Proposal To Require ID Photocopies Has Problems, Insurance Groups Say
Requiring financial institutions such as insurance company broker-dealers to obtain photocopies of customer identification documents may be self-defeating, says the American Council of Life Insurers.
“A photocopying requirement could unnecessarily facilitate identity theft,” writes the Washington-based ACLI in a letter to the Treasury Department.
“A photocopy database of sensitive customer identification information could unwittingly enable terrorists and international money launderers to threaten national security,” the letter says. “Ironically, this could thwart rather than bolster the worthwhile purposes of the Patriot Act.”
The letter is a response to a Treasury Department request for comments on whether financial institutions should obtain photocopies of identification documents as part of their customer identification responsibilities under the USA Patriot Act.
The Act was enacted in the wake of the Sept. 11, 2001, terrorist attack with the goal of preventing terrorists from engaging in money laundering.
Under current rules, financial institutions are required to examine customer identification documents and provide a description of the documents as part of the customers file.
However, Treasury is now considering requiring a photocopy of the documents.
The ACLI letter notes that pragmatically speaking, a photocopying requirement would be functionally impossible to perform for insurance distributors who see customers in their homes.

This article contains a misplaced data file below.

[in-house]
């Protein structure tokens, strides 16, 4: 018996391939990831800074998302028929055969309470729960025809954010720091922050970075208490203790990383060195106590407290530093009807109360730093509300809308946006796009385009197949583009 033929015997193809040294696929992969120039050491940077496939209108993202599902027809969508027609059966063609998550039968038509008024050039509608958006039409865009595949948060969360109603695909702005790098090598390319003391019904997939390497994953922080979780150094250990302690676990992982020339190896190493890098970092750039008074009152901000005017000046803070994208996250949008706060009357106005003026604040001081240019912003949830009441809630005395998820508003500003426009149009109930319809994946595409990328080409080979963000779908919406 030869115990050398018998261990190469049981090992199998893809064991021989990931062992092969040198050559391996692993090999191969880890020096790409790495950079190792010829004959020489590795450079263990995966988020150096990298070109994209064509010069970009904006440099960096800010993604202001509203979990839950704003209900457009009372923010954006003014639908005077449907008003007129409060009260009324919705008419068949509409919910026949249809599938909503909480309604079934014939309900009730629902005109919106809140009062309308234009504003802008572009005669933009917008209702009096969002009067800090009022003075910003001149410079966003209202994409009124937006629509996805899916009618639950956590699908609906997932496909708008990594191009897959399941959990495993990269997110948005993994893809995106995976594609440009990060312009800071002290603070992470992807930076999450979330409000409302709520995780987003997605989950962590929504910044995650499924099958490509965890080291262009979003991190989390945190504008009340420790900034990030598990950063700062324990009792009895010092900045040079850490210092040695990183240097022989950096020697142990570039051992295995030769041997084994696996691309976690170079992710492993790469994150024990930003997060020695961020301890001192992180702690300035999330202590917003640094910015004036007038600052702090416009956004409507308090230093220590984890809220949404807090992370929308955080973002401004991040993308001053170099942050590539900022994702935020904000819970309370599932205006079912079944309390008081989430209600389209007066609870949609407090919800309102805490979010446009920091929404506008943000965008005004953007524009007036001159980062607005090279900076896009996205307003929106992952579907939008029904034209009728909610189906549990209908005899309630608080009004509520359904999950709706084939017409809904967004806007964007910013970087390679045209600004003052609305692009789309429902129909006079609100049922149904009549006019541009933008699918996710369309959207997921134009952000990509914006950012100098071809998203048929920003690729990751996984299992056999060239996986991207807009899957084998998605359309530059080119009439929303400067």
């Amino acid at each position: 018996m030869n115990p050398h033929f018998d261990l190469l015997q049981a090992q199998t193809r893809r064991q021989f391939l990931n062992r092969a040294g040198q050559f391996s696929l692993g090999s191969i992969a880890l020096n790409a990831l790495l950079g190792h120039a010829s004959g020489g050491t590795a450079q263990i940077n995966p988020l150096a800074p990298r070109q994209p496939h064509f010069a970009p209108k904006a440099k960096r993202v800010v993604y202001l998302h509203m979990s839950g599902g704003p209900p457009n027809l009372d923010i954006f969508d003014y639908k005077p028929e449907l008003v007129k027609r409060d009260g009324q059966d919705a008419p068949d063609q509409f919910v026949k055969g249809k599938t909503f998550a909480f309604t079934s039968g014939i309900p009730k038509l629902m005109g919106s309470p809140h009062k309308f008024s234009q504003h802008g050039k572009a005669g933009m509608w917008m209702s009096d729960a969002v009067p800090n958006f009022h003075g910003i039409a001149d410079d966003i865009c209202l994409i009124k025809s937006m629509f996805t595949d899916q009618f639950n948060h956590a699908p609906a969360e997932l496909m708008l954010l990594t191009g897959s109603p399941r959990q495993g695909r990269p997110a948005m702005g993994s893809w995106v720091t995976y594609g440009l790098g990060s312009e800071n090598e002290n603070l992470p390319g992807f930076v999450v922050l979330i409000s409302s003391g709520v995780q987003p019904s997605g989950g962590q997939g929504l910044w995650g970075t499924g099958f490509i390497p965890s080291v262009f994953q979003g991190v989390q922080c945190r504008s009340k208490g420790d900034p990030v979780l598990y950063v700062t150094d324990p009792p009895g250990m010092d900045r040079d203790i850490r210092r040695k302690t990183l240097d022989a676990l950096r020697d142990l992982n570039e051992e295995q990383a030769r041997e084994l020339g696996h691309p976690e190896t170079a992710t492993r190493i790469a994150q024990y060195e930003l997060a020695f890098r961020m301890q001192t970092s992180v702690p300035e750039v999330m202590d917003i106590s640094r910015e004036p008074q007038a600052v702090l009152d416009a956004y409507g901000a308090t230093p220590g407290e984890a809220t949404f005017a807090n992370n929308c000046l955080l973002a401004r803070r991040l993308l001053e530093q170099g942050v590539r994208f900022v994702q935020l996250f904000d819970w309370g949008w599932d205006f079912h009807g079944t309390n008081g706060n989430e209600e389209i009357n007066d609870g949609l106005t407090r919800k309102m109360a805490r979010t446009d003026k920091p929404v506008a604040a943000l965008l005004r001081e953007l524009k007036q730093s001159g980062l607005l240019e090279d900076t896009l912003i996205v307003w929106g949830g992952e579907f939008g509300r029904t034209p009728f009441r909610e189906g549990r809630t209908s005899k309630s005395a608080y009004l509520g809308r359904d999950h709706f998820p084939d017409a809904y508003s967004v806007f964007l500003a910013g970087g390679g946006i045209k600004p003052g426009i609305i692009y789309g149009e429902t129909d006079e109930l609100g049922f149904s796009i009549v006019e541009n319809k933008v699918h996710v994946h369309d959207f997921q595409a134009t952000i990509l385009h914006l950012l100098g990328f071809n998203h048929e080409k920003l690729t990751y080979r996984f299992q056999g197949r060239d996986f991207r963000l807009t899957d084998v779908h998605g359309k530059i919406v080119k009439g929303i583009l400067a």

ACLI says insurance agents do not carry photocopying equipment with them. Moreover, ACLI says, many types of identification, such as drivers licenses, have security features that prevent copying.
The National Association of Insurance and Financial Advisors, Falls Church, Va., agrees. In a separate letter to Treasury, NAIFA says it is unreasonable to require agents to carry portable photocopying equipment into their clients homes.
“Imposing photocopying requirements would also amount to a de facto requirement that all business be conducted in person,” NAIFA says.
NAIFA also cites the increased risk of identify theft from a photocopying requirement. “By requiring the compilation of personal data in one location, Treasury would inadvertently create new opportunities for thieves to pirate personal information from one source.”
In addition to urging Treasury not to adopt a photocopying requirement, NAIFA is asking it not to impose a five-year recordkeeping requirement on small businesses.
Agencies that operate as small businesses, NAIFA says, incur large costs in relation to their size when recordkeeping requirements are imposed.